If you’re not news savvy/Panamanian, it’s as good a time as any to mention that there’s going to be a referendum in October to decide the fate of the Panama Canal. There’s a plan to modernize it by making the lock wider so that it can take in bigger boats and more at a time; the Panama Canal Commission is 100% behind this plan, so technical and downright mind-numbing that even though they have tried their darnedest to educate the people by setting up information posts in malls as well as making the project’s headquarters a place open to the public, phone numbers you can call, e-mails you can write to and a whole bunch of other ways where the Panamanian citizen can get information on the project, there’s been a real animosity to the whole thing because of the people’s distrust of the government. Martin Torrijos’ rule over Panama has been very hit-and-miss, stumbling many a time but ultimately getting done what’s best for the country. The Panama Canal modernization is no exception: the zeitgeist points to the fact that they don’t trust the government because if they vote “yes” on the project they would be handing over 5 BILLION DOLLARS to have the project made. Even though the ACP says that those funds come from the income the Panama Canal has been receiving ever since it came back to Panamanian hands, there are reports that say that the statement is not true. The same people who say that also say that it’s not necessary to modernize the Canal yet. I don’t know about you, but the Panama Canal is the only really good thing we’ve going for ourselves and we’re doing pretty good at administering it. There’s a serious risk of our beloved Canal to stop being a competitor when you have people planning similar, more modern projects in various points of the continent and if we don’t get with the times we’ll loose our one real pride and joy… the only thing that’s giving us any real money. I don’t know whether to attribute it to distrust or ignorance, but voting “no” just because the government is saying you should vote “yes” is rather childish and moronic. Of course, voting “yes” because your government tells you it’s good for you is just as bad… both instances are repulsive, more so due to the fact that a lot of people have chosen to think in either of these 2 ways. The elections are going to be insane… this thing’s big, and it’ll cause big riots.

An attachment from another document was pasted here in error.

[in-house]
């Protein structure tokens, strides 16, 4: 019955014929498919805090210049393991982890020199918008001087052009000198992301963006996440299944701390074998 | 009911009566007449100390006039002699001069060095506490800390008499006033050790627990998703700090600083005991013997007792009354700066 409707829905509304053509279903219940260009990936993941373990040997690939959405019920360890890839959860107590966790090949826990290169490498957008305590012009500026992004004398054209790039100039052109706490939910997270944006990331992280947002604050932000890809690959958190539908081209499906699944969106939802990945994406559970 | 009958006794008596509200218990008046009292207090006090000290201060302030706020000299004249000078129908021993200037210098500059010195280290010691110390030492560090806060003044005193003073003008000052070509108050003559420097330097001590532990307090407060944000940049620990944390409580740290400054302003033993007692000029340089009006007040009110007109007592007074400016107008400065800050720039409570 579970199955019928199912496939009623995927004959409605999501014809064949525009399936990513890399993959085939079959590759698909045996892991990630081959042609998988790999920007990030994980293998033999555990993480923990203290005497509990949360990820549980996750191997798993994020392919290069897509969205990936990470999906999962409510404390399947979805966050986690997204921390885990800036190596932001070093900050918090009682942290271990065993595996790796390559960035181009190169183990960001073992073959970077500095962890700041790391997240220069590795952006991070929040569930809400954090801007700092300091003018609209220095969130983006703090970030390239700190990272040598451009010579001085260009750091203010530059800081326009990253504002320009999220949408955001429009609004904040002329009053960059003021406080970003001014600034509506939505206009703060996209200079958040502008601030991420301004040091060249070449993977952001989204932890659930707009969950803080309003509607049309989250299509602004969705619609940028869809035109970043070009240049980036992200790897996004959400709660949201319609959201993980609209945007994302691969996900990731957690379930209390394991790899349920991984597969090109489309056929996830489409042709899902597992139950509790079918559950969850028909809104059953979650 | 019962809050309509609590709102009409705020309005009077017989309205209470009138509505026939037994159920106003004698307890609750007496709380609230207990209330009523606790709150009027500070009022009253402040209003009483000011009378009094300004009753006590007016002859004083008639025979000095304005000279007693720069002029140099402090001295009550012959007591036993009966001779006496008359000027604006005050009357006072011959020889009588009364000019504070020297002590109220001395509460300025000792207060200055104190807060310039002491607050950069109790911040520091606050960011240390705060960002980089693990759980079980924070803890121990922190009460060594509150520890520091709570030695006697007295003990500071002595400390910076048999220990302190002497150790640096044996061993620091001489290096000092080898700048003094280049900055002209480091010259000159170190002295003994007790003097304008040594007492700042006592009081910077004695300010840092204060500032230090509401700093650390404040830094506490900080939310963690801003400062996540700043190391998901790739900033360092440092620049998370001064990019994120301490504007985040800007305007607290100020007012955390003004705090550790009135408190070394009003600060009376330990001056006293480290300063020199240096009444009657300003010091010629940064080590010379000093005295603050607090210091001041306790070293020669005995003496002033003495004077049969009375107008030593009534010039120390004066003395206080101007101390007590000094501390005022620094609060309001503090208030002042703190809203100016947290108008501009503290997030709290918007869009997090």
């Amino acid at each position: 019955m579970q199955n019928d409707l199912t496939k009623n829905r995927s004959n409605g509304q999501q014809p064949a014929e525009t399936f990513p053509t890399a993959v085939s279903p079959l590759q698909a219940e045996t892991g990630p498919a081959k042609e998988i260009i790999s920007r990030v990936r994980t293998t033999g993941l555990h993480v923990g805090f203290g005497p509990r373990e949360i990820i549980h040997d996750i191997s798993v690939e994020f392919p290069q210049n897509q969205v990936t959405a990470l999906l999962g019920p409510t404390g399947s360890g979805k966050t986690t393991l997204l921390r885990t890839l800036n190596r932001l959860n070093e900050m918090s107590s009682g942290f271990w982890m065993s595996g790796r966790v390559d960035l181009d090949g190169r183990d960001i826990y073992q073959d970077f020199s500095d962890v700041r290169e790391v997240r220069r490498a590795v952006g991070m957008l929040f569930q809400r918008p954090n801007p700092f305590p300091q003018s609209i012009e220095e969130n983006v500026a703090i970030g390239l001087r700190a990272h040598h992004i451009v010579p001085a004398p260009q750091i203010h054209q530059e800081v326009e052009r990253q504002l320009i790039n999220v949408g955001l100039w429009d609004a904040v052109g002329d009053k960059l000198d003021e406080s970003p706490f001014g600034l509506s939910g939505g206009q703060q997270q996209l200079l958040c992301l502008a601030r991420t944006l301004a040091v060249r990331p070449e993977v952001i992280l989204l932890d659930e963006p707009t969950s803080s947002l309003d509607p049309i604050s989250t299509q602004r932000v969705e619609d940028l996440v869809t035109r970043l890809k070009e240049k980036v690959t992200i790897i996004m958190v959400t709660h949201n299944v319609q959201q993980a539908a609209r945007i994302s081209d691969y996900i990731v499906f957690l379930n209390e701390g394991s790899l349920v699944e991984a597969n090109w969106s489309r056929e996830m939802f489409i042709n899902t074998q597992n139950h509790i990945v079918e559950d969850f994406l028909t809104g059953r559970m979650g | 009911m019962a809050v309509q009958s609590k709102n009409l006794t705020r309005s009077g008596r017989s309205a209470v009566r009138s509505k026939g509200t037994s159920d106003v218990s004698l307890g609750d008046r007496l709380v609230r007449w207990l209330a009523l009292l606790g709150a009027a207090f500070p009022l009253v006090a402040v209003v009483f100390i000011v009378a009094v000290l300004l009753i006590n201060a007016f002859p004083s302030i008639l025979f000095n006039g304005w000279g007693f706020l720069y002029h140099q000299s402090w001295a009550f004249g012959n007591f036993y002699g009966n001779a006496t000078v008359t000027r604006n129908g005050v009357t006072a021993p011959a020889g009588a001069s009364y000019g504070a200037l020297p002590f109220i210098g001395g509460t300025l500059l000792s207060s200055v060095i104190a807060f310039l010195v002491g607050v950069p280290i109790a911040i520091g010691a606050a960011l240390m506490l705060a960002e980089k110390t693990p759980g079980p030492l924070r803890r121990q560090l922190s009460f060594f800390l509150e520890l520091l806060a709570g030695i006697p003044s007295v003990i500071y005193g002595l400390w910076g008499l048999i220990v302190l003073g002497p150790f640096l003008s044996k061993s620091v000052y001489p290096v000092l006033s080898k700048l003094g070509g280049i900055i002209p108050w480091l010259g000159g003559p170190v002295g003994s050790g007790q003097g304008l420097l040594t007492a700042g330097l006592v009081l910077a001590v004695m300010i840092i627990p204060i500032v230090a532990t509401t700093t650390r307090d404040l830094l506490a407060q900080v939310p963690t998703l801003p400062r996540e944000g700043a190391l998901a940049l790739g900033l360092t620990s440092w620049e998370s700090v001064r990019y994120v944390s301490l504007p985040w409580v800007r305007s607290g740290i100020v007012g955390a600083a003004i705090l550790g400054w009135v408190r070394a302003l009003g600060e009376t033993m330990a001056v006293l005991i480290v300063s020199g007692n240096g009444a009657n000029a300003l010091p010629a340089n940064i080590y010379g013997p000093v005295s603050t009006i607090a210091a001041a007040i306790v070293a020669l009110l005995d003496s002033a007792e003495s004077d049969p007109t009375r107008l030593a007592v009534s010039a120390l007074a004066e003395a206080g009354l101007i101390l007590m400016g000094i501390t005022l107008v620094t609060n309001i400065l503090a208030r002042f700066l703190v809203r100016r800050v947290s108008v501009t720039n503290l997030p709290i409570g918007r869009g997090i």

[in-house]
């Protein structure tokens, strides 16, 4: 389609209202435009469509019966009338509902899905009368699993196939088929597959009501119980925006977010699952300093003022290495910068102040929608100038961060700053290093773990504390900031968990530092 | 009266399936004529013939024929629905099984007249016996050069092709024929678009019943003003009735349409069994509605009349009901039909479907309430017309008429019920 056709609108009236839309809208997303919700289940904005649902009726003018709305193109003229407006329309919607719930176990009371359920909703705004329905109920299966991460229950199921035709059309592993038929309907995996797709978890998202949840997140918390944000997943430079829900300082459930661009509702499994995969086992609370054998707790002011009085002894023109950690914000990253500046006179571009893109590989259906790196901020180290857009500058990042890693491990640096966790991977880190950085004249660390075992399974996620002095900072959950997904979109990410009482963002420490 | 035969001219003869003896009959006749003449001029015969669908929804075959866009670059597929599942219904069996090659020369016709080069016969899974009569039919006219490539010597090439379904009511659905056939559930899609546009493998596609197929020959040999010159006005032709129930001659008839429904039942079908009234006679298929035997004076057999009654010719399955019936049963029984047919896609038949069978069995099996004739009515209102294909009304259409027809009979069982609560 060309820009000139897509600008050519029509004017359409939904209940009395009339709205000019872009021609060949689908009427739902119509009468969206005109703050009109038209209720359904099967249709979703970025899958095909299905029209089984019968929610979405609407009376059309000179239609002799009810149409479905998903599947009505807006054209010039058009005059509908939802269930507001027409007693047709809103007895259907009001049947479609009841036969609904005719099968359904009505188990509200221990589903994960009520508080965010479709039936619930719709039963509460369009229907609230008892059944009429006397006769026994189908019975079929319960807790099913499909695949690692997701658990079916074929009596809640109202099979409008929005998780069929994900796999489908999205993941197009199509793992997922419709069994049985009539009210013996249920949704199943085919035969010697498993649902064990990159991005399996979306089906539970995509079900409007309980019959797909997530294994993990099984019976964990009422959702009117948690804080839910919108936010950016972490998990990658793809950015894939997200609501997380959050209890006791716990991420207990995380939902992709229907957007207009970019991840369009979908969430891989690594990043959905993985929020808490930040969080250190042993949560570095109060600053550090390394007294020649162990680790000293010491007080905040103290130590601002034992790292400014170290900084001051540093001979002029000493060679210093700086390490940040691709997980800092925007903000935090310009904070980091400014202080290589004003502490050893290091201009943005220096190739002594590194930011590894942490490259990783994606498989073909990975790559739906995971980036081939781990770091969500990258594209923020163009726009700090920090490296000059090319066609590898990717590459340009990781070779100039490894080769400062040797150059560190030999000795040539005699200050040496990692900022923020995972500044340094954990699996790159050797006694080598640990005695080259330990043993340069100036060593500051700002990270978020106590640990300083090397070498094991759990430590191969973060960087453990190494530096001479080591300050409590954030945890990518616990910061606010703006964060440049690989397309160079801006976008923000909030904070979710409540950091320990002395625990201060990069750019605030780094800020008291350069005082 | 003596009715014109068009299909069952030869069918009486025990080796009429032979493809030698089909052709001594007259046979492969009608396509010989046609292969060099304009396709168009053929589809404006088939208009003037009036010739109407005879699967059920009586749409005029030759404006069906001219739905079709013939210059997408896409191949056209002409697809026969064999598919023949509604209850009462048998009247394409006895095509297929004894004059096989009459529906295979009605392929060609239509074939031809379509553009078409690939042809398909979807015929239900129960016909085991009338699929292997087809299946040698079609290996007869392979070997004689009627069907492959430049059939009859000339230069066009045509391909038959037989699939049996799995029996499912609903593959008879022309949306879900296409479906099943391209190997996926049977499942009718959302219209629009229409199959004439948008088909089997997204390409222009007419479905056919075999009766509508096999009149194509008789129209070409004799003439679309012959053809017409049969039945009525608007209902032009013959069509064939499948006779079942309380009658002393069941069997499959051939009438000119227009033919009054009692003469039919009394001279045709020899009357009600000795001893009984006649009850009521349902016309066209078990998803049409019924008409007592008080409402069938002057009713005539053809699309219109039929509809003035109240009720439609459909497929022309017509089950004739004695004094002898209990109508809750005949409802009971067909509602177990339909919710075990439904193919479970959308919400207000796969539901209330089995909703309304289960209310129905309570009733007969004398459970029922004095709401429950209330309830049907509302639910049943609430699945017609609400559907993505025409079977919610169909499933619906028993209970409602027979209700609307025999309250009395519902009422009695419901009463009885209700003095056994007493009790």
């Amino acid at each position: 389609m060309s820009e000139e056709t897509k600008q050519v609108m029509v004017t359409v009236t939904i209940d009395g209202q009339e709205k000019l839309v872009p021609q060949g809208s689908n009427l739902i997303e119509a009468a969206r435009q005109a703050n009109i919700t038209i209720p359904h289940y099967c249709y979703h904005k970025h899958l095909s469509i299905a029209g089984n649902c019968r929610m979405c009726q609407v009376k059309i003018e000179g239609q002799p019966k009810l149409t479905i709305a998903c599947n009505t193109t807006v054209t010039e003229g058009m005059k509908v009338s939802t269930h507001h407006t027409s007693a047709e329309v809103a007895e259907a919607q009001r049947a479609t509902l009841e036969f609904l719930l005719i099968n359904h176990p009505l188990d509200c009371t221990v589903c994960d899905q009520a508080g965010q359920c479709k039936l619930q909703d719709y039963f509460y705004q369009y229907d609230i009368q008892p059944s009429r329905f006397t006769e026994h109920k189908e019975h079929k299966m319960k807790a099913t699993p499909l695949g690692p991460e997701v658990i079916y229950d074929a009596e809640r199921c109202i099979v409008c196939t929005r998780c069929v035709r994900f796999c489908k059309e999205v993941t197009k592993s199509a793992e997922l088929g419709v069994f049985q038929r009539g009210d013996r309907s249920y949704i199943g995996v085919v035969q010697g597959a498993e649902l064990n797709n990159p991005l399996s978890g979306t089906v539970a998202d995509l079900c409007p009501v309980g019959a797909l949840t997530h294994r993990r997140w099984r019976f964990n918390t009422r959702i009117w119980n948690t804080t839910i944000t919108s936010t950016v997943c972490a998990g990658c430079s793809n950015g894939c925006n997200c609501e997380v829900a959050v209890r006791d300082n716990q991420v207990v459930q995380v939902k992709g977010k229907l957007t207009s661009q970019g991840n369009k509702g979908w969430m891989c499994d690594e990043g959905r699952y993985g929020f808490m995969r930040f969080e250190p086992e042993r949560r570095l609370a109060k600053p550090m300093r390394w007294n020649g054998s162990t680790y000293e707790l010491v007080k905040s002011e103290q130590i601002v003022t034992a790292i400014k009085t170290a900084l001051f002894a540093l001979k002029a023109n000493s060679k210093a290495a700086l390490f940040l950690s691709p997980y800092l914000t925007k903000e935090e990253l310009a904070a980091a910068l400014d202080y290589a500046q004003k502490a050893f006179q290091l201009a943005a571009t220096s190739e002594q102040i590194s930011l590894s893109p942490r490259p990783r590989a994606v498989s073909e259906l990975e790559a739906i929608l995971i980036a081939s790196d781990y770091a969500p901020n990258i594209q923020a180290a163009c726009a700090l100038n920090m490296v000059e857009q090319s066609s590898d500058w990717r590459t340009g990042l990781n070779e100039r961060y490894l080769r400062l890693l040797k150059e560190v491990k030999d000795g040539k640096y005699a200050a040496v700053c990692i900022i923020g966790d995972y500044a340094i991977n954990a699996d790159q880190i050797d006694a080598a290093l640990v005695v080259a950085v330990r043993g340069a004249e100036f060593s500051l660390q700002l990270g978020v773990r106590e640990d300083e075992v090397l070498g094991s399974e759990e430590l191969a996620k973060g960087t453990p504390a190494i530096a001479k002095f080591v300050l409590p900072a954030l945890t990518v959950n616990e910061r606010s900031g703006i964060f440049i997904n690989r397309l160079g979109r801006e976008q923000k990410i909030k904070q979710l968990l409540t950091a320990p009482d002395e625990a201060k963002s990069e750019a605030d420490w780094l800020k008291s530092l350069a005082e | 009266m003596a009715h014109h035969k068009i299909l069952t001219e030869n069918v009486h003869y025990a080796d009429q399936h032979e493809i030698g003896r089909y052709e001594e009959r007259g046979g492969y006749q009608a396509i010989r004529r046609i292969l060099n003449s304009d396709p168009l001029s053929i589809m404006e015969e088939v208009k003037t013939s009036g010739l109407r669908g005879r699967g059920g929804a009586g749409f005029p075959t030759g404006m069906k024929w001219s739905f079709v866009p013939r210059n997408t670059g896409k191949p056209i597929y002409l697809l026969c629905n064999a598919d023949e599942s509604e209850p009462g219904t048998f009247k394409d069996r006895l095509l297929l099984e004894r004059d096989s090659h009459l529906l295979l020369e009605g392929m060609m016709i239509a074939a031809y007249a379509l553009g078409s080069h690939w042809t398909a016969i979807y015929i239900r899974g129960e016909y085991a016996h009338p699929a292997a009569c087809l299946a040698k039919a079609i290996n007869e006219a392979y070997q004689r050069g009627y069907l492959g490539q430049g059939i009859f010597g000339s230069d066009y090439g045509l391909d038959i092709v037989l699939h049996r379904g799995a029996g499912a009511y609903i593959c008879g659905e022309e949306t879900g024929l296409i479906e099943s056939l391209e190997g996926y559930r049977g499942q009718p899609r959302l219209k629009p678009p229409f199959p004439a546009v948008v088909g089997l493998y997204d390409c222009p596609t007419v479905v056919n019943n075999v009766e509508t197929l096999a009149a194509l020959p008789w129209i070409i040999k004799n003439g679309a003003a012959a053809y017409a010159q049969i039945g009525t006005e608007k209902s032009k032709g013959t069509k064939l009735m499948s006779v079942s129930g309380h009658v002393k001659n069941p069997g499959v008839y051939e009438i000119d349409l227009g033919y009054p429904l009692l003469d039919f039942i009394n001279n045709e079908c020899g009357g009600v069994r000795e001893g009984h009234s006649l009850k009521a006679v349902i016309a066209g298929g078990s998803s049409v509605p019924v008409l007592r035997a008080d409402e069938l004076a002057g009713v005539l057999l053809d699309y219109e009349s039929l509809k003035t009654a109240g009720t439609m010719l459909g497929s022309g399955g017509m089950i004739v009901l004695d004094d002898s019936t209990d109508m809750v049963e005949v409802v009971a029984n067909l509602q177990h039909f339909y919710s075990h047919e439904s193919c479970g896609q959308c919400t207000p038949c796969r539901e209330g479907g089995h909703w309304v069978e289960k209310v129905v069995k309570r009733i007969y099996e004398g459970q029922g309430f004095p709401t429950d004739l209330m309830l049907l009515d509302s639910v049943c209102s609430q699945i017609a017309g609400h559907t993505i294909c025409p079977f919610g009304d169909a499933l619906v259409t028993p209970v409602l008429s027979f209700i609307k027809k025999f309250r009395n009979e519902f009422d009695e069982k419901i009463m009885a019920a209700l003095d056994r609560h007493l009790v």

Nobody seems to be able to compromise, here. It’s like we’re children as a society, and the statement seems appropriate considering we’re merely over 100 years old as a country. Acting like children is what we do.


    […] world has ever known. We’re not as […] I’ve touched on this topic before here and here, but I want to address this particular stain in Panama’s white dress; the public […]

  • Way too many strikes here in Panama. Where are the Old Noriega death squads when you need them?

  • i would hope that “the culture” would find some way to rise above these so called LEADERS.